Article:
In recent years, there has been a growing trend in the fitness community, and many Indian households do step out for a walk after lunch or dinner before hitting their beds to improve digestion.
Though walking is a low-impact activity that offers many health benefits, there is limited evidence on the benefits of going for a walk after eating.
People should know more about the specific benefits of walking after eating, the potential downsides, and how to determine the ideal walk length and intensity for a complete lifestyle changeover.
A significant potential benefit associated with walking after eating is improved digestion. Body movement can fasten digestion by stimulating the stomach and intestine to move food more rapidly through it.
In addition to this, low to moderate physical activity after eating may have a protective effect on the gastrointestinal (GI) tract and reduce the chance of common gastrointestinal complaints such as bloating, gas, and heartburn.
Regulates blood sugar
After eating a carbohydrate-rich meal, the blood sugar level increases temporarily. In a non-diabetic person, the body will release insulin to lower the blood sugar level.
Whereas in a diabetic person, a rise in blood sugar after eating carbs is a normal occurrence. This is because carbs turn to sugar as the digestive system breaks them down. The sugar then enters the bloodstream and supplies the bodyís cells with energy.
In healthy individuals, the pancreas releases enough insulin to regulate blood sugar but in impaired blood sugar processing, walking after eating may prevent an excessive spike in blood sugar, thus reducing the amount of insulin or oral medications required.
While post-meal exercise is particularly impactful for those with diabetes, others can benefit from its blood-sugar-lowering effects as well.
Promotes weight loss
It is a well-known fact that exercise plays a major role in weight loss combined with a proper diet. To promote weight loss, being in a calorie deficit state is important. A calorie deficit means burning more calories than consumed.
Walking after meals could help in reaching a calorie deficit, if consistently maintained, can aid in weight loss.
Supports mental health
Walking is a possible way to improve mental health because it reduces stress hormones, including adrenaline and cortisol.
Regular exercise, in any form, can help relieve insomnia (a common sleep disorder). Going for a leisurely walk after dinner also increases the amount of slow-wave, or deep, sleep a person gets at night.
Lowers blood pressure
For optimal heart health, the Centers for Disease Control and Prevention (CDC) recommends that people get 30 minutes of moderate-intensity exercise at least 5 days per week.
People can quickly achieve this by taking either 30-minute walk after a meal, or three 10-minute walks after breakfast, lunch, and dinner.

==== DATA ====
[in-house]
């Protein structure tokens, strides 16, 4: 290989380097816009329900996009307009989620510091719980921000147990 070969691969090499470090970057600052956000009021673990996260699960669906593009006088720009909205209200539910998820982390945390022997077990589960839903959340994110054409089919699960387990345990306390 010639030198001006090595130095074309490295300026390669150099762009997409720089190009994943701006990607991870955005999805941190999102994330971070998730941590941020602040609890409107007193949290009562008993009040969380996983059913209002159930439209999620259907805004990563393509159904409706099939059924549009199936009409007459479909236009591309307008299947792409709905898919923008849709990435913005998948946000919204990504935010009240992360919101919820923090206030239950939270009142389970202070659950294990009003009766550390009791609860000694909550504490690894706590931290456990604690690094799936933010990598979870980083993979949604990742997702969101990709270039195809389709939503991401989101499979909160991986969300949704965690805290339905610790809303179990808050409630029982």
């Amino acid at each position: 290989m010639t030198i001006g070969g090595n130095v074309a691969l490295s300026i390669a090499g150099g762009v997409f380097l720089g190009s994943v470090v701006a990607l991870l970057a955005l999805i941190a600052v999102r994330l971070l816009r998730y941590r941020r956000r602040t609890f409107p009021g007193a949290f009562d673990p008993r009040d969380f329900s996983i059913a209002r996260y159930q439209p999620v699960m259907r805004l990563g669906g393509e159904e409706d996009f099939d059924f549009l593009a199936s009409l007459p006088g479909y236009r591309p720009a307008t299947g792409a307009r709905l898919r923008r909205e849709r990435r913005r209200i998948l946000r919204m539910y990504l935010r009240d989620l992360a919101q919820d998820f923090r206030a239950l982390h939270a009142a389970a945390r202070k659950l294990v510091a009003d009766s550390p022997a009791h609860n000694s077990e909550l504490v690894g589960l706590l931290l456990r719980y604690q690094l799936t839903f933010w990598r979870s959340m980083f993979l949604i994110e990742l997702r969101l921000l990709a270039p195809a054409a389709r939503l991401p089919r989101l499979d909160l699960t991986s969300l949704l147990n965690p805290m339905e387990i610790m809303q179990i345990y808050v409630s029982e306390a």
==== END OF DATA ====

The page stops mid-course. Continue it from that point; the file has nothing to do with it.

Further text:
Eventhough walking is a safe and healthy activity for most people, some individuals may experience abdominal pain, fatigue, or discomfort if they go for a walk immediately after eating. This occurs if the food in the stomach moves around, inhibiting digestion.
Walking after a gap of 30-45 minutes after lunch or dinner is advisable to experience the most benefits. Every personís digestion is different, they should pay attention to how they feel after meals and learn what works best for them.
It is advisable to start walking after meals for 10 minutes and then increase the duration as tolerated.
By completing three 10-minute walks per day, you can easily accumulate 30 minutes of daily physical activity, thus meeting the recommended guidelines.
Keeping your walks to around 10 minutes and at a speed of 3 miles (5 km) per hour will yield the potential benefits of preventing an upset stomach.
Though the intensity is generally low, itís important to check with a healthcare provider before starting an exercise regimen if you have any pre-existing conditions.
- Walking just after a meal seems to be more effective for weight loss than waiting for one hour to walk after a meal - (https://www.ncbi.nlm.nih.gov/pmc/articles/PMC3119587/)
- Exercises to improve digestion - (https://www.axahealth.co.uk/health-information/gut-health/exercises-to-improve-digestion/)
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Dr Jayashree. (2021, November 09). Surprising Health Benefits of Post-meal Walking. Medindia. Retrieved on Nov 29, 2023 from https://www.medindia.net/patients/lifestyleandwellness/surprising-health-benefits-of-post-meal-walking.htm.
Dr Jayashree. "Surprising Health Benefits of Post-meal Walking". Medindia. Nov 29, 2023. <https://www.medindia.net/patients/lifestyleandwellness/surprising-health-benefits-of-post-meal-walking.htm>.
Dr Jayashree. "Surprising Health Benefits of Post-meal Walking". Medindia. https://www.medindia.net/patients/lifestyleandwellness/surprising-health-benefits-of-post-meal-walking.htm. (accessed Nov 29, 2023).
Dr Jayashree. 2021. Surprising Health Benefits of Post-meal Walking. Medindia, viewed Nov 29, 2023, https://www.medindia.net/patients/lifestyleandwellness/surprising-health-benefits-of-post-meal-walking.htm.
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